The biggest weakness in any system are the user doing something stupid such as visiting risky websites or downloading things off the internet and granting them permission and it turning out to be harmful. Even good software, especially freeware, may include extra software that is unneeded and slows your system. So research what you download, read the fine print when installing software … and most importantly what John mentioned: keep a good anti-virus software installed.

Upgrading can lead to its' own hassles. Have you ever had to buy a new printer or scanner because there are no drivers for the new OS? because I have.
 
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If you are only upgrading because Win7 support ended I would discourage it. Loss of support has little effect. The point of support is to patch flaws in the system. After 10 years the system is quite stable. The only concern is if hackers find a new flaw it would no longer get patched. But that is less likely as well because they had 10 years to find them already and are more likely to have moved on to newer OSes.

The biggest weakness in any system are the user doing something stupid such as visiting risky websites or downloading things off the internet and granting them permission and it turning out to be harmful. Even good software, especially freeware, may include extra software that is unneeded and slows your system. So research what you download, read the fine print when installing software … and most importantly what John mentioned: keep a good anti-virus software installed.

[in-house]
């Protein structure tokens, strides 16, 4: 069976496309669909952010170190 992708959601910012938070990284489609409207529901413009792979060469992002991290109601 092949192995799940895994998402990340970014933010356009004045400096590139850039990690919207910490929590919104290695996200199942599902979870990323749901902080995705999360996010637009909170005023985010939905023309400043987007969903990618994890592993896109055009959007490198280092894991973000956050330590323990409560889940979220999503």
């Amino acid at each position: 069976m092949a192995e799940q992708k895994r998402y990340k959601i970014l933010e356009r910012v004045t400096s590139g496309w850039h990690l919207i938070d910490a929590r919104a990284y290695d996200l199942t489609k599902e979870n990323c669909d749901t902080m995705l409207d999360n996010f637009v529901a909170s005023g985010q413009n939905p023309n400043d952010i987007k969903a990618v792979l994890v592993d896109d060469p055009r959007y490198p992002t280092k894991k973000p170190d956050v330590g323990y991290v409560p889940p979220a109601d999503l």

Upgrading can lead to its' own hassles. Have you ever had to buy a new printer or scanner because there are no drivers for the new OS? because I have.
I mentioned in an earlier posting on this subject that after reading ProMaz's comment on 22nd April, I had loaded Windows 10 into this recently purchased refurbished DELL laptop, to remind me what Windows 10 was like. (I purchased the DELL as a backup in case my ACER gave up the ghost while, like millions of others, I am in lockdown. Paranoid I suppose). Given that you can still download Windows 10 for free in it went. To start with it was so so slow not only loading up, but in use. That I remembered from when I put Windows 10 into my ACER when it first came out. But, try as I might, as before I found I still could not live with Windows 10. Too gimmicky. It reminded me of those hi-fi's of twenty or so years ago with all the pointless knobs and lights. So I've taken it out, and gone back to my beloved Windows 7. Just a word of warning to anyone who wants to try loading Windows 10, and then changes their mind. You only have 10 days from the time you load it, to uninstall it. after that you are stuck with it. The original free offer gave you a 30 day option). One thing I really miss on this laptop though is Windows Live Photo Gallery which I loaded into my ACER from new many years ago. Unfortunately that is now no longer available, and this DELL obviously never had it installed. Why on earth it was never included as standard with Windows 7 is a mystery, given that it was free anyway. (Windows 10 does have a photo manipulation programme built in I found, but it doesn't compare to Windows live Photo Gallery).